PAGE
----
State Labels True


ACTIVE

False
NORMAL

Alarm Output Contact.

ALARM

BESTlogic Expression: VOA=0 VO1 (OUT1) Breaker Trip Output. Contact closes when protective trip expression is TRUE. BKR_TRIP TRIP NORMAL

BESTlogic Expression: VO1=VO11 VO2 (OUT2) Instantaneous Phase OC Auxiliary Contact. Contact closes when instantaneous phase-overcurrent trip occurs. 50TP_TRIP TRIP NORMAL

BESTlogic Expression: VO2=50TPT VO3 (OUT3) Timed Phase OC Auxiliary Contact. Contact closes when timed phase-overcurrent trip occurs. 51P_TRIP TRIP NORMAL

BESTlogic Expression: VO3=51PT VO4 (OUT4) Instantaneous Neutral and Negative-Sequence OC. Contact closes when instantaneous neutral or instantaneous negative-sequence overcurrent condition occurs. INST_N&Q TRIP NORMAL

BESTlogic Expression: VO4=50TNT+50TQT VO5 (OUT5) Timed Neutral and Negative-Sequence OC. Contact closes when timed neutral or timed negativesequence overcurrent condition exists. 51N&QTRP TRIP NORMAL

BESTlogic Expression: VO5=51NT+51QT VO6 N/A N/A VO6 TRUE FALSE

BESTlogic Expression: VO6=0 VO7 N/A N/A VO7 TRUE FALSE

BESTlogic Expression: VO7=0 VO8 N/A N/A VO8 TRUE FALSE

BESTlogic Expression: VO8=0 VO9 N/A N/A VO9 TRUE FALSE

BESTlogic Expression: VO9=0

9328900990 Rev S

BE1-951 Application

8-5

Output
VO10 N/A

Purpose
N/A

Description

Label
VO10

State Labels True


TRUE

False
FALSE

BESTlogic Expression: VO10=0 VO11 Protective Trip Expression. TRUE when any 50 or 51 element times out. PROT_TRP TRIP NORMAL

BESTlogic Expression: VO11=50TPT+50TNT+50TQT+51PT+51NT+51QT VO12 Protection Picked Up Expression. TRUE when any 50 or 51 element picks up. PROT_PU PU NORMAL

BESTlogic Expression: VO12=50TPPU+50TNPU+50TQPU+51PPU+51NPU+51QPU VO13 N/A N/A VO13 TRUE FALSE

BESTlogic Expression: VO13=0 VO14 N/A N/A VO14 TRUE FALSE

BESTlogic Expression: VO14=0 VO15 N/A N/A VO15 TRUE FALSE

BESTlogic Expression: VO15=0

52 OUT1 TRIP

51P

51N

51Q OUT5 OUT3

50TP

50TN

50TQ OUT4 OUT2

BE1-951
Figure 8-1. BASIC-OC One-Line Drawing

D2849-02 07-14-99

8-6

BE1-951 Application

9328900990 Rev S

VOA - ALARM CO-OUTx


6

9328900990 Rev S
0 VO11 PROT TRIP D0 D1 D2 D3 AUTO ACTIVE SETTING GROUP CONTROL VO1 - 52TC CO-OUTx VO2 - 50TPT CO-OUTx SG0 SG1 SG2 SG3

OUTPUT LOGIC

OUTA

OUTPUT LOGIC

OUT1

50TPT 50TPPU

BLK

PHASE IOC (50TP)

OPTO BLK

IN1 NEUTRAL IOC (50TN)

50TNT 50TNPU

OUTPUT LOGIC

OUT2

OPTO BLK

IN2

VO3 - 51PT

OPTO

IN3 NEG SEQ IOC (50TQ)

50TQT 50TQPU

CO-OUTx VO4 50TNT+50TQT CO-OUTx

OUTPUT LOGIC

OUT3

OPTO

IN4

51PT 51PPU

Figure 8-2. BASIC-OC Logic Diagram


BLK PHASE TOC (51P)

BE1-951 Application
51NT 51NPU
BLK NEUTRAL TOC (51N)

OUTPUT LOGIC

OUT4

CO-43

43

CO-143

143

VO5 51NT+51QT CO-OUTx OUTPUT LOGIC OUT5

CO-243 BLK

243

CO-343

343

51QT 51QPU

NEG SEQ TOC (51Q)

Note: For clarity, multiple variables going to the same OR Gate are shown by a single line into the OR Gate.

VO12 PROT PU

D2848-17 06-13-06

8-7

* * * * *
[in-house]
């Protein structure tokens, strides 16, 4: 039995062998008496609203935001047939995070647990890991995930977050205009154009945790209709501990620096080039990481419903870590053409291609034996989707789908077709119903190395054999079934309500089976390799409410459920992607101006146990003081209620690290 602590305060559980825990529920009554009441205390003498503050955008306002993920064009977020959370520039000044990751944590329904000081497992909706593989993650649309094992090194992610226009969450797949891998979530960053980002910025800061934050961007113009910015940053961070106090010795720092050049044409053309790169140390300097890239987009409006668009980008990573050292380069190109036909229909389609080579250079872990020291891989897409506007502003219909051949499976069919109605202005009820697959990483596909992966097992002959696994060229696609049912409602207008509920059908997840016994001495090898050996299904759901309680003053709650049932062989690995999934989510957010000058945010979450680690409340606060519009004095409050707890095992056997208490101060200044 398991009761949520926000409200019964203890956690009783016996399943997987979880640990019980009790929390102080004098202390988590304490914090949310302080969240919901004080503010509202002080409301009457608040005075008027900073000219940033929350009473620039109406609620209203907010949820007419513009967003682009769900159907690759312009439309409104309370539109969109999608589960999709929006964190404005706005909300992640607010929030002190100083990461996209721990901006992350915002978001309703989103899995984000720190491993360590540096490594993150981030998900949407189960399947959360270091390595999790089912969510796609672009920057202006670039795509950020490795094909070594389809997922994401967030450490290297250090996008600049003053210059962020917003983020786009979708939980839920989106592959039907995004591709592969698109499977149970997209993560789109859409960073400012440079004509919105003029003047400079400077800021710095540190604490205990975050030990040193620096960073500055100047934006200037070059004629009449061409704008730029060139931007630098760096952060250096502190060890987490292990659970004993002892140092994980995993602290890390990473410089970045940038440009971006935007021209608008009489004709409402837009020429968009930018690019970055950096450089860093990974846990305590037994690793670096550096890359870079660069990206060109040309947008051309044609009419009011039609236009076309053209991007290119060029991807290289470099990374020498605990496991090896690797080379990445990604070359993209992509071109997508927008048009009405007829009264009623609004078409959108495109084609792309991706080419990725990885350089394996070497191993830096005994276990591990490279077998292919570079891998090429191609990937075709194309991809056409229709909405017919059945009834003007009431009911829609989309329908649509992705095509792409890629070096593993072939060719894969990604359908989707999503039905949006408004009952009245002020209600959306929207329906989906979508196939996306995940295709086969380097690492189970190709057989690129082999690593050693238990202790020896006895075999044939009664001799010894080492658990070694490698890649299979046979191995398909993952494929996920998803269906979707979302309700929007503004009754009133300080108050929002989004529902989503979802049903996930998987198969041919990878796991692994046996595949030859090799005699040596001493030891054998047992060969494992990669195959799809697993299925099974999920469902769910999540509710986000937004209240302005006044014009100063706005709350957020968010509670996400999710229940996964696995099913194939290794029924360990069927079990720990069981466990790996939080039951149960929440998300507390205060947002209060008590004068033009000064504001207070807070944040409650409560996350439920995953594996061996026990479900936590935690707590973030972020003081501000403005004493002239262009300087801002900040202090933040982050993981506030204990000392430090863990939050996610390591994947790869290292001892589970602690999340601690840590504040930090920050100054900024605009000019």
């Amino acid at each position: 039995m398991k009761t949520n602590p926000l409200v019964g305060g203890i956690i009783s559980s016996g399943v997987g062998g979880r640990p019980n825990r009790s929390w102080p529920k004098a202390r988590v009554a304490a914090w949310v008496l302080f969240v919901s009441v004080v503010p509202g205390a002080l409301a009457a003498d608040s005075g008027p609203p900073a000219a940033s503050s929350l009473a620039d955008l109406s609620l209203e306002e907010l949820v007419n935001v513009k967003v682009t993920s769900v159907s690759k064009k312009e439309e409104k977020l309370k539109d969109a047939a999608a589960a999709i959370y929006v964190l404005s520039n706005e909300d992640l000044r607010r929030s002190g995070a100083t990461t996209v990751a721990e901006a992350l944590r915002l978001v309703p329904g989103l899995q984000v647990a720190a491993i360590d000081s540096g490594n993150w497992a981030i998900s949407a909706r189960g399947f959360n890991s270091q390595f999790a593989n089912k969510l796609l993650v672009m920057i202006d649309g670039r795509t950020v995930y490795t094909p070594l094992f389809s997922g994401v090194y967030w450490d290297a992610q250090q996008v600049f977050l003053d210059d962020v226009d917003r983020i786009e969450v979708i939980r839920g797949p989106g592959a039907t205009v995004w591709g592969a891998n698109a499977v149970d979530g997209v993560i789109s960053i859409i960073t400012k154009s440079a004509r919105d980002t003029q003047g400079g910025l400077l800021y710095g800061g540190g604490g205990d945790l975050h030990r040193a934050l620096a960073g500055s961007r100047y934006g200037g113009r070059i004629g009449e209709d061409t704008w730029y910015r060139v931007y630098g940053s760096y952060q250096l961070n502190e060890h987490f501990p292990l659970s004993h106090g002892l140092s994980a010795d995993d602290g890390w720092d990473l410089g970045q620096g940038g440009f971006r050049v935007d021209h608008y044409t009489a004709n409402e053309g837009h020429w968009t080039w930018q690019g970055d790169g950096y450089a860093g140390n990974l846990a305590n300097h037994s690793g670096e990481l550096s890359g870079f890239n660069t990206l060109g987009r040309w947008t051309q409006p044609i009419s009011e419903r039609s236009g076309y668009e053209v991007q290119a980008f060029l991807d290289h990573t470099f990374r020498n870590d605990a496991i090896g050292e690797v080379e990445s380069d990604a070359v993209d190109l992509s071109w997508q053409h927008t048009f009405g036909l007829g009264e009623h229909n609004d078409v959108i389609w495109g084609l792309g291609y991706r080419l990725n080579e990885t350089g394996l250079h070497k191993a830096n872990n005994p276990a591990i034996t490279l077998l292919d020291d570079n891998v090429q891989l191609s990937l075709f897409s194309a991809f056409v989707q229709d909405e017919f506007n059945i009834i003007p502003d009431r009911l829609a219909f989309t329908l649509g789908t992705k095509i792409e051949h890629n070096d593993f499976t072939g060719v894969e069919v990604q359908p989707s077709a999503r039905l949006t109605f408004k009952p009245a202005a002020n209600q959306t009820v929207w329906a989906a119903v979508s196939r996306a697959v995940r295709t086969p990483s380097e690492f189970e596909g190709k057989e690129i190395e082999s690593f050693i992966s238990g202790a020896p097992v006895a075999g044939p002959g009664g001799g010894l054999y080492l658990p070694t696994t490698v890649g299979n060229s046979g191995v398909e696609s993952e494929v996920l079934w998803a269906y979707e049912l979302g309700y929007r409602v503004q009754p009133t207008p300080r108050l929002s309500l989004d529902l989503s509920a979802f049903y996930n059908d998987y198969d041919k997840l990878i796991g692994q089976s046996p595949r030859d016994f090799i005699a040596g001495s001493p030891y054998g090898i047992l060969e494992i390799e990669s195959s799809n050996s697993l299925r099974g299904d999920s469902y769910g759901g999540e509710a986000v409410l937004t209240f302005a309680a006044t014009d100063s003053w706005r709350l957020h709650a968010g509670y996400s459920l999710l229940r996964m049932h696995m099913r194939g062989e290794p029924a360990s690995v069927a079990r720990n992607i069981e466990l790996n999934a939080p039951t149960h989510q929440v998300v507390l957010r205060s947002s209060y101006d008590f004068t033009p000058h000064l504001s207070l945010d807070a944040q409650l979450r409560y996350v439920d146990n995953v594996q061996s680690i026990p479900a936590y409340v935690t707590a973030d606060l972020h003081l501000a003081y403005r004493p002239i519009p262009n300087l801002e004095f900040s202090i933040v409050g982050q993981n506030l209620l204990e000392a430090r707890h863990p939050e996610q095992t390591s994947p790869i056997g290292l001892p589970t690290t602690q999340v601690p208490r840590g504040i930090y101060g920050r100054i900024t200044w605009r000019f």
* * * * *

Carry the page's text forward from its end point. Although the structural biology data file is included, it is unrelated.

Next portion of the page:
BASIC-OC Logic Settings and Equations


SL-N=BASIC-OC SL-50TP=1,0; SL-50TN=1,0; SL-50TQ=1,0 SL-150TP=0,0; SL-150TN=0,0; SL-150TQ=0,0 SL-51P=1,0 SL-51N=1,0 SL-51Q=1,0 SL-151N=0,0 SL-24=0,0 SL-25=0,0 SL-27P=0,0; SL-27X=0,0 SL-47=0,0 SL-59P=0,0; SL-59X=0,0 SL-159X=0,0 SL-81=0,0 SL-181=0,0 SL-281=0,0 SL-381=0,0 SL-481=0,0 SL-581=0,0 SL-32=0,0 SL-62=0,0,0 SL-162=0,0,0 SL-79=0,0,0,0,0 SL-86=0,0,0 SL-186=0,0,0 SL-BF=0,0,0 SL-GROUP=1,0,0,0,0,/0 SL-43=0 SL-143=0 SL-243=0 SL-343=0 SL-101=0 SL-VOA=0 SL-VO1=VO11 SL-VO2=50TPT SL-VO3=51PT SL-VO4=50TNT+50TQT SL-VO5=51NT+51QT SL-VO6=0 SL-VO7=0 SL-VO8=0 SL-VO9=0 SL-VO10=0 SL-VO11=50TPT+50TNT+50TQT+51PT+51NT+51QT SL-VO12=50TPPU+50TNPU+50TQPU+51PPU+51NPU+51QPU SL-VO13=0 SL-VO14=0 SL-VO15=0

OC-W-79 Logic Scheme


Logic scheme OC-W-79 is intended for feeder breaker applications where nondirectional overcurrent protection is required. Automatic reclosing is included and is initiated by a protective overcurrent trip or by an external contact to initiate reclosing (RI). Breaker failure and other control functions such as virtual switches are not provided in this scheme. The components of OC-W-79 logic are summarized in Tables 8-5, 8-6, 8-7, and 8-8. Figure 8-3 shows a one-line drawing for the OC-W-79 logic scheme. A diagram of OC-W-79 logic is shown in Figure 8-4. 8-8 BE1-951 Application 9328900990 Rev S

Operation - Protection
All timed (51) and instantaneous (50, 150) overcurrent function blocks are included in this logic scheme. The overcurrent function block outputs are directed through VO11 to provide a protective trip signal at OUT1. Overcurrent elements intended for this scheme are phase (P), neutral (N), and Negative-sequence (Q) protection. A function block is disabled by setting the pickup point at zero in each of the four setting groups. The 150T function blocks are arranged as high-set instantaneous functions. When a 150T trip occurs, the recloser is driven to lockout. This scheme also allows the 50TN, 50TQ, 51N, and 51Q function blocks to be torque controlled by contact input IN3 or virtual switch 243.